Monday, May 11, 2009

A Disappointing Evening

I'm as big an NPR nerd as the next Ivy Leaguer. It's always the first button on my car radio. I cried when Susan Stamberg retired and smiled when Scott Simon married. I was as proud as his mother must have been when Jason Beaubien went from KQED to NPR's Foreign Desk.

I've inculcated the love into others, too. There's a generation of girls who played soccer in Northern California between 1992 and 2003 who will forever associate Car Talk with riding in my car to early Saturday and Sunday morning games. The Big Cuter and I still laugh about "driveway stories" - the ones that force you to stay in the car so you can hear the end, whether you're in the driveway at home or the parking lot at the Santa Cruz Beach/Boardwalk.

My email describing Middle Brother's "real lawn" lawn furniture - made on his lawn with grass seed over chicken wire - was the closing item read by Neal Conan on a Talk of the Nation program on Do-It-Yourself projects. My voice asking "Where did my dollars actually go?" on a post-dot-com-bust edition of All Things Considered caused fingers to be sliced and cars to swerve into other lanes in kitchens and on bridges all over America.

So, maybe I'm just a little bit more of an NPR-aholic than most. In any event, when I read that Ira Glass was coming to town I bought 4 tickets and invited a couple of Minnesotans to join us. This American Life has had more than its fair share of driveway stories - the flaming squirrel being, perhaps, my favorite all-time NPR experience. Ira Glass has a disarmingly boyish reticence in his voice which never intrudes into the pieces. He has an unerringly fine ear for chosing stories that deserve telling. He must be a great listener, because people talk beautifully when he and his microphone are around.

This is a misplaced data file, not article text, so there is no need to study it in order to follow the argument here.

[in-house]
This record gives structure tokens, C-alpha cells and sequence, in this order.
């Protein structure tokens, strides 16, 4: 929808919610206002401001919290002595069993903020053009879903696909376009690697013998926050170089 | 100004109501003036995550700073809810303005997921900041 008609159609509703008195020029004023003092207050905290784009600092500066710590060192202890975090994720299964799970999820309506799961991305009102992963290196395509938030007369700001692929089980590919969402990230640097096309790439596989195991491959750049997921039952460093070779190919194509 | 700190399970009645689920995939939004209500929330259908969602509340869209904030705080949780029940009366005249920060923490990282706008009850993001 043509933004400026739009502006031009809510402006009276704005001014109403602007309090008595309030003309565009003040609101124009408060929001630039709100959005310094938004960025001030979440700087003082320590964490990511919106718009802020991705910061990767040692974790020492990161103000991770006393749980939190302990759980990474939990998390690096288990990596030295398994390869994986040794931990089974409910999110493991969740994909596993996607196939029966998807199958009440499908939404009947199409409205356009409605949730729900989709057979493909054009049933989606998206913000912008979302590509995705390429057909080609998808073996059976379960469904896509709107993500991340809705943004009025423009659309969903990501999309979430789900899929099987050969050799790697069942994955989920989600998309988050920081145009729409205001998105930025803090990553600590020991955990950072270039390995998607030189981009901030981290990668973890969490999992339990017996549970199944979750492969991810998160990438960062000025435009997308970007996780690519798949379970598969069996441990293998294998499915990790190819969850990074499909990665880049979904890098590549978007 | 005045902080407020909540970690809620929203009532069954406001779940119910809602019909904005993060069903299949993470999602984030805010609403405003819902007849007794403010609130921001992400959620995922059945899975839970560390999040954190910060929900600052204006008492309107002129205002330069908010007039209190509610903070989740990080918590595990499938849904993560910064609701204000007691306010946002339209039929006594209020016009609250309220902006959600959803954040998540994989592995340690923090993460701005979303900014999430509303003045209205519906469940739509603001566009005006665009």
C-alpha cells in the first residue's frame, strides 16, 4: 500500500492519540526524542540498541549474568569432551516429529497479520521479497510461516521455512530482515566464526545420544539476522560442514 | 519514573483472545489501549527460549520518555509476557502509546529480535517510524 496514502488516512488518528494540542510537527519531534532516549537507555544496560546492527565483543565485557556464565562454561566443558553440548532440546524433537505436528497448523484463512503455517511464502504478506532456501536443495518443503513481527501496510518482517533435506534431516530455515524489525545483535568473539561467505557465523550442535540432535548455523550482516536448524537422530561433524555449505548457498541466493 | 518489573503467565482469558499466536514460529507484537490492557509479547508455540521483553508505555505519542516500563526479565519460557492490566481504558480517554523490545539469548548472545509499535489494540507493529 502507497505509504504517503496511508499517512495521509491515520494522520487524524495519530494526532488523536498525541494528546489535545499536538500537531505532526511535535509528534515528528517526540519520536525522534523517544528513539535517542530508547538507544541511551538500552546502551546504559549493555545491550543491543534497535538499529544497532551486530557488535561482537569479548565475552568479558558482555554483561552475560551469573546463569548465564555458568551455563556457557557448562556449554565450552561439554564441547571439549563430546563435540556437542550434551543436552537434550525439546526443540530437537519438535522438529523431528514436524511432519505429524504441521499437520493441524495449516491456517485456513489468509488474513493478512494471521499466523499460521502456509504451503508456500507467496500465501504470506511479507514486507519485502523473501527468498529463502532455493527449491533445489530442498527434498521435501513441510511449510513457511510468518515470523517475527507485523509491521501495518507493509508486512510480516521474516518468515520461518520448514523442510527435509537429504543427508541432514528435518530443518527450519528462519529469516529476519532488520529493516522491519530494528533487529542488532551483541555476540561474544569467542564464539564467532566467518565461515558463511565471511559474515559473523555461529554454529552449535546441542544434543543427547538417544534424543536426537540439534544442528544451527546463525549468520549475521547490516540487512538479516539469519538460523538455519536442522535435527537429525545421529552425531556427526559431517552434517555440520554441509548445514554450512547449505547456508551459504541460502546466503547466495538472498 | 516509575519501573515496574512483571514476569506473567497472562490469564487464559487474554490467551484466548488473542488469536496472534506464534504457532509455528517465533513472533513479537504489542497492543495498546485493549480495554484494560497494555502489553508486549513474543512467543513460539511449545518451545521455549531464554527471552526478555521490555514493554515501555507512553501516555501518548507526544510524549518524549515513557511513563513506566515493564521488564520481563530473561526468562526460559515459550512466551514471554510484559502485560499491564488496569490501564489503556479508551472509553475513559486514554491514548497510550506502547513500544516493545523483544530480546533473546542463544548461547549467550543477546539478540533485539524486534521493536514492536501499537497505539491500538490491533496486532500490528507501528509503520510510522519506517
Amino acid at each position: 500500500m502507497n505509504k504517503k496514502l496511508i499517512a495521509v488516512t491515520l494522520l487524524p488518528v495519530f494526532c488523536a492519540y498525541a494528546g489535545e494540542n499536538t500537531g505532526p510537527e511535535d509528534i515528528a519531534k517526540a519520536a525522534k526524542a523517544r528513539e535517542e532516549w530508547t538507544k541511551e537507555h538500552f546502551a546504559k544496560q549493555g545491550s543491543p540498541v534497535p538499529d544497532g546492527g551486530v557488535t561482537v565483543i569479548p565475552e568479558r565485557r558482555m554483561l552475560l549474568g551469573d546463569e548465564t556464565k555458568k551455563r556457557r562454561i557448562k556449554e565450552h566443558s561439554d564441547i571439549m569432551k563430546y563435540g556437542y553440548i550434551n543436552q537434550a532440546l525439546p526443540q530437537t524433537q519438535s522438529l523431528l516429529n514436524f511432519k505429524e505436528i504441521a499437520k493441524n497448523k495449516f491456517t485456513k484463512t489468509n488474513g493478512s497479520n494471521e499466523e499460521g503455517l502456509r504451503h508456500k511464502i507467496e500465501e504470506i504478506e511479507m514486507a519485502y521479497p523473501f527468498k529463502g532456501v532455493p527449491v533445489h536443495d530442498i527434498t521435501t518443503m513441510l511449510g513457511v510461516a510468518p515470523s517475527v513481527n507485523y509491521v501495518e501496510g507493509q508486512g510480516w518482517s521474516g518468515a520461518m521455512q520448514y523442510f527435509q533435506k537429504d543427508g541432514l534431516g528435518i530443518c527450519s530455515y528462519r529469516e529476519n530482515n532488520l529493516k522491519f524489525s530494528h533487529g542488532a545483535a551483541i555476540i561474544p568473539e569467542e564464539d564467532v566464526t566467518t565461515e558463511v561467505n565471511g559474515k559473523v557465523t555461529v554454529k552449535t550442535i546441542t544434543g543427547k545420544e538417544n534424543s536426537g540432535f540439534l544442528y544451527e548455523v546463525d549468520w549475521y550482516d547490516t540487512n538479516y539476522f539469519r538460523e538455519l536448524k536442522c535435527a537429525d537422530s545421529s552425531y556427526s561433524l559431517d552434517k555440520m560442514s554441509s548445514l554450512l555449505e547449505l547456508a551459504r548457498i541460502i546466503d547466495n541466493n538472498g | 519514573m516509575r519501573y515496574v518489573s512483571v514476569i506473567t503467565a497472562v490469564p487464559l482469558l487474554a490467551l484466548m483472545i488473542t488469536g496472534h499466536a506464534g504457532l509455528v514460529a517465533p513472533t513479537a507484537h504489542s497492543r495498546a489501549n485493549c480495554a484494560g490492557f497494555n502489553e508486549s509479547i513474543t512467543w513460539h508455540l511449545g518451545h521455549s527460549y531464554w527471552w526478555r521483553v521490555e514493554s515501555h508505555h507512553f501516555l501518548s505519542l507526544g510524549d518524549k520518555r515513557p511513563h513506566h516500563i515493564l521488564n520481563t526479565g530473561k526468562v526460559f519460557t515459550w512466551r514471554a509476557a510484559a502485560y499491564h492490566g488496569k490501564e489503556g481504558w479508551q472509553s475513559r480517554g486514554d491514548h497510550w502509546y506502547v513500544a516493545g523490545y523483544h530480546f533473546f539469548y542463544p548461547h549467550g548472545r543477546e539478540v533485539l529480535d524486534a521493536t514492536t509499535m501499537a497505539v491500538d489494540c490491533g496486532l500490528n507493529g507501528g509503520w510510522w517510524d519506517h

The interview in the paper that morning made me a little nervous. He was going to talk about how he puts together his program. I had been hoping for stories and reminiscences and behind the scenes insights. But, just as I would take any course that a good teacher was teaching, I was sure that just by his presence the night would be wonderful.

Not. Not even close.

On the radio (I've not watched the new tv show), Ira's voice provides the introduction, the interludes and the conclusion to the weekly topic. During the pieces themselves, the interviewer is rarely the dominant presence. I think that's the answer right there - know your limits.

He lacked the gravitas to have his pronouncements taken seriously. His delivery was stuck somewhere around the 10th grade. "Like..... um..... hmmm......(pause)........" just doesn't cut it for 90 minutes in the world's most uncomfortable seats (we were in the balcony; the seats are much nicer on the main floor). What allows you to stop and think on the radio - a pregnant pause, noticing the void - is annoying in an oration.

Every so often he'd touch on an interesting point, but it never went anywhere. The notion of telling small stories as a window into a larger issue was worthy of more than its use as a topic sentence. His theory of story-telling seemed to boil down to having each segment advance the plot. Really? I can't believe I never thought of that before.

He ended the evening by retelling the story of The 1001 Arabian Nights. Had I been the emperor and he Scheherazade, I'd have decapitated him by 10:15 the first night.

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